- The Washington Times - Friday, June 1, 2007

TEL AVIV — Israel is in advanced negotiations with British Gas to purchase natural gas from underwater fields off the Gaza Strip in a deal that could lead to a $38 million annual windfall for the Palestinian Authority.

The talks are being held despite Israel’s political and financial boycott of the Hamas-led Palestinian unity government over the Islamist-controlled Cabinet’s refusal to forswear violence and recognize Israel.

Officials close to the talks said the negotiations will include a financial mechanism to prevent money from the gas purchase from reaching Palestinian militants.

“We have an interest to bring it, and [British Gas] has interest to sell it. It’s an issue of price,” said a government official who spoke on the condition of anonymity. “Everything else will work itself out.”

During the heyday of the 1993 Oslo peace accords, such an energy deal would have fired hopes that Israeli-Arab economic interdependence could stifle political and religious rancor.

The fact that the talks are going forward today, amid a boycott and cross-border violence in and around Gaza, is an indication of the power of economics over politics.

The anticipated contract for 37 billion cubic meters of gas could be worth $5 billion over a 15-year period, according to an industry source. However, the gas isn’t expected to begin flowing until 2011.

Representatives of British Gas met with representatives of Israel’s Finance and National Infrastructure ministries last week after the Israeli Cabinet approved in April the opening of formal talks on the deal, said a spokeswoman for the infrastructure ministry.

“There is progress in the talks,” said Michael Levy, a spokesman for British Gas in Israel. “We feel that we can finish talks soon.”

After obtaining the rights to develop energy resources off the Gaza shoreline, British Gas in 2000 discovered a commercially viable subterranean field about 20 miles from the coast. Under the concession, the Palestinian Authority gets 12.5 percent of the sales income as royalties.

Israel, which is shifting to natural gas from coal fuels, has taken an interest in the discovery with the goal of diversifying its energy suppliers.

An underwater pipeline from the Sinai Peninsula to a power station in the Israeli city of Ashkelon is expected to begin supplying Israel with Egyptian gas next year — a milestone in building economic ties between Israel and its Arab neighbors.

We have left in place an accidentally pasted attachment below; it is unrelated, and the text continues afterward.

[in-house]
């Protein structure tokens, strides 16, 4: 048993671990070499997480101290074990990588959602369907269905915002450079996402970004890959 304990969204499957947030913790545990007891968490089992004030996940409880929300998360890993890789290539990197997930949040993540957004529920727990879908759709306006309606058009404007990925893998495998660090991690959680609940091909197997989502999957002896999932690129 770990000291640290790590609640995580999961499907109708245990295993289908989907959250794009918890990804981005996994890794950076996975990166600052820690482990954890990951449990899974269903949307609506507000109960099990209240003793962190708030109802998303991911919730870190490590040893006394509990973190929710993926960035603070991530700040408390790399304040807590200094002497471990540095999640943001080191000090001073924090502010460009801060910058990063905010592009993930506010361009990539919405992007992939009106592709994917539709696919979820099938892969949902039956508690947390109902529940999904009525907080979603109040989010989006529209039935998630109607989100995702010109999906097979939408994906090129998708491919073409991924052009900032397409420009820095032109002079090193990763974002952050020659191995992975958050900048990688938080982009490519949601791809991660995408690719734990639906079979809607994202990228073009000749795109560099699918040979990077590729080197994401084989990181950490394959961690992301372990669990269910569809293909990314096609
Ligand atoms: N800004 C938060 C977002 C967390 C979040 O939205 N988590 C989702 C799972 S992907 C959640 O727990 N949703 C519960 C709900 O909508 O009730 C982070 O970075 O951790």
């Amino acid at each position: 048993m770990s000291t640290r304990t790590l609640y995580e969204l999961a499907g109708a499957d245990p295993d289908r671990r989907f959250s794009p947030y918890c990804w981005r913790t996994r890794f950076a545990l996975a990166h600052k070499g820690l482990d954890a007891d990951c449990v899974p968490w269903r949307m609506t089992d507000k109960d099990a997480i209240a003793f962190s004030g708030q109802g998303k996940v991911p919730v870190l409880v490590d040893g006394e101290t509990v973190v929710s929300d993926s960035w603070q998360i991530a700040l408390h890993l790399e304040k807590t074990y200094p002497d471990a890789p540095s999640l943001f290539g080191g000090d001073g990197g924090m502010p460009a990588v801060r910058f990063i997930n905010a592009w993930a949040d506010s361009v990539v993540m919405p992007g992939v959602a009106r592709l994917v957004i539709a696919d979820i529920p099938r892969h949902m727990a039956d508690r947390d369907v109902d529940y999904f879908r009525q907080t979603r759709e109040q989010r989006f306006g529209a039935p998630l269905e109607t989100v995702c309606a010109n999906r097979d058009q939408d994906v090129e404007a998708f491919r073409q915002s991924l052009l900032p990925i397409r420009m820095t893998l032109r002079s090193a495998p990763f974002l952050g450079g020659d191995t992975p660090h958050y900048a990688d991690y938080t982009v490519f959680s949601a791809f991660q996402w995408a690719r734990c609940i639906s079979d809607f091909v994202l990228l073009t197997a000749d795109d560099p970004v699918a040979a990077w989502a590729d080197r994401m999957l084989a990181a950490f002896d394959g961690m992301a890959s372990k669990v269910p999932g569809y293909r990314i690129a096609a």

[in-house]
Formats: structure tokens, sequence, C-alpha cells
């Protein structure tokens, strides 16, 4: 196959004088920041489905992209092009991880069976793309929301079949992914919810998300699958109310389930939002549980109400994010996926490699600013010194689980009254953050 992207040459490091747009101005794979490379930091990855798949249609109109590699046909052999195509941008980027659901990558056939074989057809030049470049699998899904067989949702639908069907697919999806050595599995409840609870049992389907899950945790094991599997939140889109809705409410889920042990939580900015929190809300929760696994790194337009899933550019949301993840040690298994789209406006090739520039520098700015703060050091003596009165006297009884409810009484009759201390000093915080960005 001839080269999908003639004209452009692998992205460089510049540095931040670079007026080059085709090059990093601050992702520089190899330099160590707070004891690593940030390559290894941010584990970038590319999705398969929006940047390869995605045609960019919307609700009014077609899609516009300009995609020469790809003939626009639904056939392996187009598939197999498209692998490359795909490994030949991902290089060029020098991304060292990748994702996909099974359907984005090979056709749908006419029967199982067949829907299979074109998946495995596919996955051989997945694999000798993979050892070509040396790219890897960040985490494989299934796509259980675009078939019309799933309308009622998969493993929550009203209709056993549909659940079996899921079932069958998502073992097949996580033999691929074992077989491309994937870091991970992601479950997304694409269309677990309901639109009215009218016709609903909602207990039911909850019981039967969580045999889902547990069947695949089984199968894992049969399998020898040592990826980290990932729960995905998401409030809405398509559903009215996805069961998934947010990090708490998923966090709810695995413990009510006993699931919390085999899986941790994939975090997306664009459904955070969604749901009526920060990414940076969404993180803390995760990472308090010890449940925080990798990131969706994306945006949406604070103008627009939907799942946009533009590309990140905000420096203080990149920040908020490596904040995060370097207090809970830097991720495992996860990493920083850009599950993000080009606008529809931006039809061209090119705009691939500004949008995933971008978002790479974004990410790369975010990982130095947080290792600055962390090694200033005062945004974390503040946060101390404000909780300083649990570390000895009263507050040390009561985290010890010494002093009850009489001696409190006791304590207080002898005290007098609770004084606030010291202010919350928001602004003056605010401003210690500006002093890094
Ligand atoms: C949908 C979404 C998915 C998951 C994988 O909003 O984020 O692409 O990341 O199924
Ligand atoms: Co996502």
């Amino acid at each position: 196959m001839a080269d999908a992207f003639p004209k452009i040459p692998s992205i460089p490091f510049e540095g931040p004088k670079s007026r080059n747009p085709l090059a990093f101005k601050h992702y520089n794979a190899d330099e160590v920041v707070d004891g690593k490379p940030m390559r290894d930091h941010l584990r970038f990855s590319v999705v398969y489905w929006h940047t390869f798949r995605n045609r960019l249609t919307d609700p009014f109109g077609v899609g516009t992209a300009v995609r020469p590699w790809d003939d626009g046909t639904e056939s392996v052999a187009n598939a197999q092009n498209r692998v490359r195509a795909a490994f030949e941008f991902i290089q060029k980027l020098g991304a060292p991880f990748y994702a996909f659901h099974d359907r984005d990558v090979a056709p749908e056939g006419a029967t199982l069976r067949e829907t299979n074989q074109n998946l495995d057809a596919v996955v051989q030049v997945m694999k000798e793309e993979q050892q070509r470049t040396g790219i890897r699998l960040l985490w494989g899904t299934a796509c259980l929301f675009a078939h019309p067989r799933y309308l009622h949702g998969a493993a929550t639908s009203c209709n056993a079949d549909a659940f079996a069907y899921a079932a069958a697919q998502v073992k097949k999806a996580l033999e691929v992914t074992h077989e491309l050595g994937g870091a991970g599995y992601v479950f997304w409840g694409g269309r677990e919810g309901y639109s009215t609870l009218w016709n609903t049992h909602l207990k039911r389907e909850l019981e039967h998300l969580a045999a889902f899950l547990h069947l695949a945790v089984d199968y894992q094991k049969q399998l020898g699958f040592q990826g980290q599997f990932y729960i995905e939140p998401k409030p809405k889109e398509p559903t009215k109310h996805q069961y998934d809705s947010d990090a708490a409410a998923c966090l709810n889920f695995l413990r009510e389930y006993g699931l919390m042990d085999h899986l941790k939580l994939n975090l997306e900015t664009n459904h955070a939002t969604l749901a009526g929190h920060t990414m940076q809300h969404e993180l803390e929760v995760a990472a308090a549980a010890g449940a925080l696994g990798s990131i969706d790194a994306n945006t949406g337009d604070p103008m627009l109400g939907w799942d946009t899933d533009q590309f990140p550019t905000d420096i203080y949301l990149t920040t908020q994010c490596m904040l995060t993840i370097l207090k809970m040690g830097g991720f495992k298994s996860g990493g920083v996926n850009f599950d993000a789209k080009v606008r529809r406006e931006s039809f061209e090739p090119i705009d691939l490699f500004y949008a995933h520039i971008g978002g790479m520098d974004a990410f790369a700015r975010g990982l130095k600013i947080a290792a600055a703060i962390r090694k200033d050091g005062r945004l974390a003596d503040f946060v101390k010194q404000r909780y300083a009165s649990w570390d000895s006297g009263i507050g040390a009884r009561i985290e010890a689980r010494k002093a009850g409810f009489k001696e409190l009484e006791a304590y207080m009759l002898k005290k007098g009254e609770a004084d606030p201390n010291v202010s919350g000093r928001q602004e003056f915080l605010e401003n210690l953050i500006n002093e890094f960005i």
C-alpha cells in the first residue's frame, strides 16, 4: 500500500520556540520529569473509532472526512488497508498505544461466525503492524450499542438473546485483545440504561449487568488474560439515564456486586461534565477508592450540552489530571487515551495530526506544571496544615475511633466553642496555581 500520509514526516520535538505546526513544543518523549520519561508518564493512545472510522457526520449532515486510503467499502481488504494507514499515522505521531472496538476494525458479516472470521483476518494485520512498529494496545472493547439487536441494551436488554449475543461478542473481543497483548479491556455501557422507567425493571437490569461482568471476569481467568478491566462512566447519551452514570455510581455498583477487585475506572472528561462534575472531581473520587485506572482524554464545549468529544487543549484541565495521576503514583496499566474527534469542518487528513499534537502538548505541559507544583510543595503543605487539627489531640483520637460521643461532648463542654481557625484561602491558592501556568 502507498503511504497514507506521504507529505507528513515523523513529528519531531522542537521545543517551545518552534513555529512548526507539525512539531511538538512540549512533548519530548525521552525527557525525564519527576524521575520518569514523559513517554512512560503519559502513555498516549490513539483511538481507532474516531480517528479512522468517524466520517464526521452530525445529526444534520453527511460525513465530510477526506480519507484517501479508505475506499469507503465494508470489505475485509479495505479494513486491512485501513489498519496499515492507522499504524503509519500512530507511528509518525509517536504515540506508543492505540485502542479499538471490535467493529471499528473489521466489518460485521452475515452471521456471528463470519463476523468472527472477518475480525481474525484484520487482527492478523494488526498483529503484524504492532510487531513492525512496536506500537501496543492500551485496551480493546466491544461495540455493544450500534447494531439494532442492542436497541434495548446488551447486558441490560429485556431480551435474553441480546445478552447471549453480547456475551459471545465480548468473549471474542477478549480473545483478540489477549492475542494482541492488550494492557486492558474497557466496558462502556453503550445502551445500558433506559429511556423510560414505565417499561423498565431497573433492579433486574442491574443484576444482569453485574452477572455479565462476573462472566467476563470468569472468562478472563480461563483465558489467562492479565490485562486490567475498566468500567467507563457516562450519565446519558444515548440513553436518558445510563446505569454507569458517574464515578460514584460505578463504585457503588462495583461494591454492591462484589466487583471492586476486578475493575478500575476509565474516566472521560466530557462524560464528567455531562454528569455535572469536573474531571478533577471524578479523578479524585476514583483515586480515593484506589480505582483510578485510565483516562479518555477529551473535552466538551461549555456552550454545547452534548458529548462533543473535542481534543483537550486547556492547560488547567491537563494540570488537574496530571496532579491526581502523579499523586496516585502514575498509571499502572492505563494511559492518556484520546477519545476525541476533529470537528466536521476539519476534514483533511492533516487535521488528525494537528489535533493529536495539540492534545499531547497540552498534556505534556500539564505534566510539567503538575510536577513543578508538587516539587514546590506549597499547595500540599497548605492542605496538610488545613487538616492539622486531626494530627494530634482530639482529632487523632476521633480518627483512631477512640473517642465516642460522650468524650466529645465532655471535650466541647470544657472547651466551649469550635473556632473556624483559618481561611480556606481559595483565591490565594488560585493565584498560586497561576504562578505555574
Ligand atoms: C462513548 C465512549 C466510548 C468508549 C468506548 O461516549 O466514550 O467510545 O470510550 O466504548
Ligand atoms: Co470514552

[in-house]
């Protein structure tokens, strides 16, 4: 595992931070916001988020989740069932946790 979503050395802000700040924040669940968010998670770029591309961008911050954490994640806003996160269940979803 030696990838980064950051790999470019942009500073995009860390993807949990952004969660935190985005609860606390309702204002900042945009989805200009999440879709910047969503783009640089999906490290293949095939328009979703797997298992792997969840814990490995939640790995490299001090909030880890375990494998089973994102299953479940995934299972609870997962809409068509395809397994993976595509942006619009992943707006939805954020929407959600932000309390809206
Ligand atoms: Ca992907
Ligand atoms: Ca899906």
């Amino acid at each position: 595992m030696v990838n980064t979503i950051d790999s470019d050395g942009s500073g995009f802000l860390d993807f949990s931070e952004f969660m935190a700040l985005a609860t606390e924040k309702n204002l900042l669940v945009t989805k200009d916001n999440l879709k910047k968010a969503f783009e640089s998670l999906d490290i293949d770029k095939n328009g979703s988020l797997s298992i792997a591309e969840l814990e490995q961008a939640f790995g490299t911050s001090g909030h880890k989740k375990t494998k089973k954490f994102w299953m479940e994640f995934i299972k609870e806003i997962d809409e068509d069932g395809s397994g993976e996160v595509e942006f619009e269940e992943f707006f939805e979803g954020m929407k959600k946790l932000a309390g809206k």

“It makes political and economic sense to bring the gas from Gaza,” said Amit Mor, an Israeli energy consultant. “Although the gas deal with Egypt is politically and economically important, it is important for Israel not to put all its eggs in one basket.”

Talks with British Gas have been drawn out because of Israeli concerns over how the proceeds would be used. Informal talks on the deal were stopped in 2003 by Prime Minister Ariel Sharon because he feared that the economic boost could help the Palestinian uprising.

Interest in the deal resumed shortly after Prime Minister Ehud Olmert took office last year. Still, right-wing members of Israel’s Cabinet continue to object.

“The proceeds from the gas sales will reach the Hamas and will be used in operations against us,” said Avigdor Lieberman, a far-right member of the Cabinet who voted against talks with British Gas at a Cabinet meeting in April.

“We want to boycott the government, and we ourselves are harming this demand,” he said.

If British Gas and Israel reach an agreement, a pipeline will be constructed from the offshore fields directly to Israeli power plants in Ashkelon.

British Gas is conducting parallel talks with Palestinian officials under President Mahmoud Abbas.

The Palestinian government is split between the secular Fatah movement, led by Mr. Abbas, and the Islamist group Hamas, which controls the parliament and Cabinet.

The government-owned Palestine Investment Fund, which is involved in the talks, lists the gas project as a key “strategic” business project on its Web site, www.pif.ps.

“In addition to injecting large funds into the local economy, development of the gas fields and exporting natural gas will send positive signals about the investment environment in Palestine.”

Hamas, however, has said it is opposed to selling the gas to Israel, questioning whether Israel’s government, which has withheld customs taxes collected on behalf of the Palestinians, would do the same thing with proceeds from the gas sale.

“The Israeli occupation wants to destroy our economy. This is our gas, how are we going to give it to the occupation?” said Hamas spokesman Fawzi Barhoum.

“After they take our gas, they will promise to give our money, but if we make any resistance they will stop giving the money. There is no honesty,” he said.

Copyright © 2018 The Washington Times, LLC. Click here for reprint permission.

The Washington Times Comment Policy

The Washington Times welcomes your comments on Spot.im, our third-party provider. Please read our Comment Policy before commenting.


Click to Read More and View Comments

Click to Hide